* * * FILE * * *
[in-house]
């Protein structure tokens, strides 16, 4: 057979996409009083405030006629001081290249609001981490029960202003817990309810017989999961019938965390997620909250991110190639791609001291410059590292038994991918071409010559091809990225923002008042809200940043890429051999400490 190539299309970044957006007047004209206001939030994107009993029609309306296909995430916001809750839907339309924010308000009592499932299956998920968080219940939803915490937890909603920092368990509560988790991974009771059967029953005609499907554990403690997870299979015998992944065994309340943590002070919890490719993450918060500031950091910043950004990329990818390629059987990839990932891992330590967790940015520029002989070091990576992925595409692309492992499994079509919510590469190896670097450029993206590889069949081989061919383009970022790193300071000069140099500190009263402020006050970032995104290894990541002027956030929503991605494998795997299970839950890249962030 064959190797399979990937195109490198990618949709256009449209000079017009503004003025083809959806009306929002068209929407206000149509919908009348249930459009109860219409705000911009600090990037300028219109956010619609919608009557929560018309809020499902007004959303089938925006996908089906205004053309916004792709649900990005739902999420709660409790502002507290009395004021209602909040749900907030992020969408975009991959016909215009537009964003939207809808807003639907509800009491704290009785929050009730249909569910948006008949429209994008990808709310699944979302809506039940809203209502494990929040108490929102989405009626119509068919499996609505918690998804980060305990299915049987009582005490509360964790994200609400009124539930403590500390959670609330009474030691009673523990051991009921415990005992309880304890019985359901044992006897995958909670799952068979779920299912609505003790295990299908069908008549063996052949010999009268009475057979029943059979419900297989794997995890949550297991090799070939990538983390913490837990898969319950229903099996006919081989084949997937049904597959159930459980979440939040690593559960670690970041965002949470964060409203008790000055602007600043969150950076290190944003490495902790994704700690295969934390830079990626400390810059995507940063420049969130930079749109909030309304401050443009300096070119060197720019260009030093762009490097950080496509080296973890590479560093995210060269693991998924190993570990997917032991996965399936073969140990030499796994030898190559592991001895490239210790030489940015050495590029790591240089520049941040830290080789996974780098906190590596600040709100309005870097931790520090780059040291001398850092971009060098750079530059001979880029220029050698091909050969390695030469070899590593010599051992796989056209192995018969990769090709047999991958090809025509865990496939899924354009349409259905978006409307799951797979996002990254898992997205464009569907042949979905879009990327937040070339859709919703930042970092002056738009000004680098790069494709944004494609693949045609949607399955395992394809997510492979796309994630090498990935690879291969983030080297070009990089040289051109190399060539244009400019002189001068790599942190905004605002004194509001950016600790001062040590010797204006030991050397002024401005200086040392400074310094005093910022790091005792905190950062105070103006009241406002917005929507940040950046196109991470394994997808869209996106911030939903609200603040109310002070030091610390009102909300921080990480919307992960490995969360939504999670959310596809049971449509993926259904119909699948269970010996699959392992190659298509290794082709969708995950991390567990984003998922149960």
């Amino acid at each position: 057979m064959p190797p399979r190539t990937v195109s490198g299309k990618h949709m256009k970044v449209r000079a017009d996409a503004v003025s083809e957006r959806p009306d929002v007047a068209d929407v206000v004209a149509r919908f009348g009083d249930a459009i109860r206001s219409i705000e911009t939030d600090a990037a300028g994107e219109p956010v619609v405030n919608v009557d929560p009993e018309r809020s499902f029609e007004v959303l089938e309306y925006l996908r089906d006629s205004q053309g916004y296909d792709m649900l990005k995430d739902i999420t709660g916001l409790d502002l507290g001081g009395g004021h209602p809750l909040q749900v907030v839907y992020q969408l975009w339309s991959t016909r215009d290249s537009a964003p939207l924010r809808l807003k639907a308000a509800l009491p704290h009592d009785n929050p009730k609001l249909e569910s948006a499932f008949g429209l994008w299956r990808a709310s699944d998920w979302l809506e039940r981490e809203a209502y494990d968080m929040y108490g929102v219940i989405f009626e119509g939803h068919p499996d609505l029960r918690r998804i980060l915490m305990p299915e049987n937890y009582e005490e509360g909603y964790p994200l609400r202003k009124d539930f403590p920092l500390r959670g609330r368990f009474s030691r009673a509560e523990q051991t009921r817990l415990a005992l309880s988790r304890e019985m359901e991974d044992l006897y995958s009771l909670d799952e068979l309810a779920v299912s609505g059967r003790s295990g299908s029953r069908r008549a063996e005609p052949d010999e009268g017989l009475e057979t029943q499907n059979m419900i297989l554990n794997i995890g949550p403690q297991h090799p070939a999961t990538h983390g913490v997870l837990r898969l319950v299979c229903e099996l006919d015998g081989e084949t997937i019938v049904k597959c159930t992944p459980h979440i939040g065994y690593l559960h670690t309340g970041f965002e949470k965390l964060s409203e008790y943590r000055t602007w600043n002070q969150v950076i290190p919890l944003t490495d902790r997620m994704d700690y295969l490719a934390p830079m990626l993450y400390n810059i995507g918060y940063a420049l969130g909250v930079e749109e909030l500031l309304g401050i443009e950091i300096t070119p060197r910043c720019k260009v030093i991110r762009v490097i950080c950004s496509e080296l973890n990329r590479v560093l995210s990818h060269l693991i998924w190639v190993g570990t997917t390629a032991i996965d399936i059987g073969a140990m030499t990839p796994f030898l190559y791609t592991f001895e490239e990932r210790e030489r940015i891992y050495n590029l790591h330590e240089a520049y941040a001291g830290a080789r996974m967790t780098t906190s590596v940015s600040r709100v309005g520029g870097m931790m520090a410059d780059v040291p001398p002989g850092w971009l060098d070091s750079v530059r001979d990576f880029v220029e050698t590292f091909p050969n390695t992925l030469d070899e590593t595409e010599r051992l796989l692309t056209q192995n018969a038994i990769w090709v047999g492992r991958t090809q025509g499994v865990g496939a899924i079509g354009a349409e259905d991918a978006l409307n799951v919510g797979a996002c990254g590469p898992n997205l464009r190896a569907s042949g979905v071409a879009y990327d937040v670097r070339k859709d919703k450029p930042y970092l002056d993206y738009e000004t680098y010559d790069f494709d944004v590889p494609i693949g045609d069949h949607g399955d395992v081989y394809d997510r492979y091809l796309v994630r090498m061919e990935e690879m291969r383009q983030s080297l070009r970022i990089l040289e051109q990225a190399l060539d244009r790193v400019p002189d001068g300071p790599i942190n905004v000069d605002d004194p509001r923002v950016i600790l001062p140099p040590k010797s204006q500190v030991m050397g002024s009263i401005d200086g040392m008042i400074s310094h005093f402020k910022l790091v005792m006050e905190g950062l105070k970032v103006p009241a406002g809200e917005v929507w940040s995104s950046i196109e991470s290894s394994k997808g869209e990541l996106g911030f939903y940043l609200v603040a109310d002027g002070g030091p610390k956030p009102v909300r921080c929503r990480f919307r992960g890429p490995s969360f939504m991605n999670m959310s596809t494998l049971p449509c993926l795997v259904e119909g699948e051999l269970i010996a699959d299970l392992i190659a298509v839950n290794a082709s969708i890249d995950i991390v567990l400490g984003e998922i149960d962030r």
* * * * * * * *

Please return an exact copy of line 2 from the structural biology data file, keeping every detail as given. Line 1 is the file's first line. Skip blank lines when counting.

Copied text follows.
């Protein structure tokens, strides 16, 4: 057979996409009083405030006629001081290249609001981490029960202003817990309810017989999961019938965390997620909250991110190639791609001291410059590292038994991918071409010559091809990225923002008042809200940043890429051999400490 190539299309970044957006007047004209206001939030994107009993029609309306296909995430916001809750839907339309924010308000009592499932299956998920968080219940939803915490937890909603920092368990509560988790991974009771059967029953005609499907554990403690997870299979015998992944065994309340943590002070919890490719993450918060500031950091910043950004990329990818390629059987990839990932891992330590967790940015520029002989070091990576992925595409692309492992499994079509919510590469190896670097450029993206590889069949081989061919383009970022790193300071000069140099500190009263402020006050970032995104290894990541002027956030929503991605494998795997299970839950890249962030 064959190797399979990937195109490198990618949709256009449209000079017009503004003025083809959806009306929002068209929407206000149509919908009348249930459009109860219409705000911009600090990037300028219109956010619609919608009557929560018309809020499902007004959303089938925006996908089906205004053309916004792709649900990005739902999420709660409790502002507290009395004021209602909040749900907030992020969408975009991959016909215009537009964003939207809808807003639907509800009491704290009785929050009730249909569910948006008949429209994008990808709310699944979302809506039940809203209502494990929040108490929102989405009626119509068919499996609505918690998804980060305990299915049987009582005490509360964790994200609400009124539930403590500390959670609330009474030691009673523990051991009921415990005992309880304890019985359901044992006897995958909670799952068979779920299912609505003790295990299908069908008549063996052949010999009268009475057979029943059979419900297989794997995890949550297991090799070939990538983390913490837990898969319950229903099996006919081989084949997937049904597959159930459980979440939040690593559960670690970041965002949470964060409203008790000055602007600043969150950076290190944003490495902790994704700690295969934390830079990626400390810059995507940063420049969130930079749109909030309304401050443009300096070119060197720019260009030093762009490097950080496509080296973890590479560093995210060269693991998924190993570990997917032991996965399936073969140990030499796994030898190559592991001895490239210790030489940015050495590029790591240089520049941040830290080789996974780098906190590596600040709100309005870097931790520090780059040291001398850092971009060098750079530059001979880029220029050698091909050969390695030469070899590593010599051992796989056209192995018969990769090709047999991958090809025509865990496939899924354009349409259905978006409307799951797979996002990254898992997205464009569907042949979905879009990327937040070339859709919703930042970092002056738009000004680098790069494709944004494609693949045609949607399955395992394809997510492979796309994630090498990935690879291969983030080297070009990089040289051109190399060539244009400019002189001068790599942190905004605002004194509001950016600790001062040590010797204006030991050397002024401005200086040392400074310094005093910022790091005792905190950062105070103006009241406002917005929507940040950046196109991470394994997808869209996106911030939903609200603040109310002070030091610390009102909300921080990480919307992960490995969360939504999670959310596809049971449509993926259904119909699948269970010996699959392992190659298509290794082709969708995950991390567990984003998922149960």